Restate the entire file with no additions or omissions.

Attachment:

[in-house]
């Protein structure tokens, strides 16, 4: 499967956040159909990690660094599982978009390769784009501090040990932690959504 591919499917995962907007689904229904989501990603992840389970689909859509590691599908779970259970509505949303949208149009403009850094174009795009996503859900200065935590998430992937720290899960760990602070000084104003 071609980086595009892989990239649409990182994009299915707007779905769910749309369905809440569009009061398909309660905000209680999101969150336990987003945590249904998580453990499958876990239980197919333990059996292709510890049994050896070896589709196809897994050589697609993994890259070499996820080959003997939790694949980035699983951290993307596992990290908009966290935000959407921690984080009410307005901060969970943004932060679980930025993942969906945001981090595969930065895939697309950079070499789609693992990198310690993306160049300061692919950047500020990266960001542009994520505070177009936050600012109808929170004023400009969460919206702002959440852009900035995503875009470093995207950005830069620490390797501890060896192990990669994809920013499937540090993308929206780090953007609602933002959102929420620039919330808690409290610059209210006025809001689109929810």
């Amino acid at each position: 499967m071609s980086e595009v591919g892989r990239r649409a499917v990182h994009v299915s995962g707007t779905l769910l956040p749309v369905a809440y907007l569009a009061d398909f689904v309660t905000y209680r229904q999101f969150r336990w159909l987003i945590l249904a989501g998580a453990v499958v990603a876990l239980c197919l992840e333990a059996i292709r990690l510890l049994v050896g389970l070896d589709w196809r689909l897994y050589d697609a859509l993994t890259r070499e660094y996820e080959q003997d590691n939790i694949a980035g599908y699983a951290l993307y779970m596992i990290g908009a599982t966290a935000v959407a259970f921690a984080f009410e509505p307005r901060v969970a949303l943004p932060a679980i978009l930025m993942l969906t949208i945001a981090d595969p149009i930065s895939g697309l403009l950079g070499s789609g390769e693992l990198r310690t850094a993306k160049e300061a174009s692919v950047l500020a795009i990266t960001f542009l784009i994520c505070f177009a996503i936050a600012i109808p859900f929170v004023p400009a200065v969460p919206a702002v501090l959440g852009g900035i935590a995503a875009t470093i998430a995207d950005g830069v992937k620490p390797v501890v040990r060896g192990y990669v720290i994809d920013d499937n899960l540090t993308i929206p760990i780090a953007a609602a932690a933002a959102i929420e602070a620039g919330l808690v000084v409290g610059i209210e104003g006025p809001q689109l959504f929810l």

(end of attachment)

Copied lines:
[in-house]
């Protein structure tokens, strides 16, 4: 499967956040159909990690660094599982978009390769784009501090040990932690959504 591919499917995962907007689904229904989501990603992840389970689909859509590691599908779970259970509505949303949208149009403009850094174009795009996503859900200065935590998430992937720290899960760990602070000084104003 071609980086595009892989990239649409990182994009299915707007779905769910749309369905809440569009009061398909309660905000209680999101969150336990987003945590249904998580453990499958876990239980197919333990059996292709510890049994050896070896589709196809897994050589697609993994890259070499996820080959003997939790694949980035699983951290993307596992990290908009966290935000959407921690984080009410307005901060969970943004932060679980930025993942969906945001981090595969930065895939697309950079070499789609693992990198310690993306160049300061692919950047500020990266960001542009994520505070177009936050600012109808929170004023400009969460919206702002959440852009900035995503875009470093995207950005830069620490390797501890060896192990990669994809920013499937540090993308929206780090953007609602933002959102929420620039919330808690409290610059209210006025809001689109929810």
């Amino acid at each position: 499967m071609s980086e595009v591919g892989r990239r649409a499917v990182h994009v299915s995962g707007t779905l769910l956040p749309v369905a809440y907007l569009a009061d398909f689904v309660t905000y209680r229904q999101f969150r336990w159909l987003i945590l249904a989501g998580a453990v499958v990603a876990l239980c197919l992840e333990a059996i292709r990690l510890l049994v050896g389970l070896d589709w196809r689909l897994y050589d697609a859509l993994t890259r070499e660094y996820e080959q003997d590691n939790i694949a980035g599908y699983a951290l993307y779970m596992i990290g908009a599982t966290a935000v959407a259970f921690a984080f009410e509505p307005r901060v969970a949303l943004p932060a679980i978009l930025m993942l969906t949208i945001a981090d595969p149009i930065s895939g697309l403009l950079g070499s789609g390769e693992l990198r310690t850094a993306k160049e300061a174009s692919v950047l500020a795009i990266t960001f542009l784009i994520c505070f177009a996503i936050a600012i109808p859900f929170v004023p400009a200065v969460p919206a702002v501090l959440g852009g900035i935590a995503a875009t470093i998430a995207d950005g830069v992937k620490p390797v501890v040990r060896g192990y990669v720290i994809d920013d499937n899960l540090t993308i929206p760990i780090a953007a609602a932690a933002a959102i929420e602070a620039g919330l808690v000084v409290g610059i209210e104003g006025p809001q689109l959504f929810l």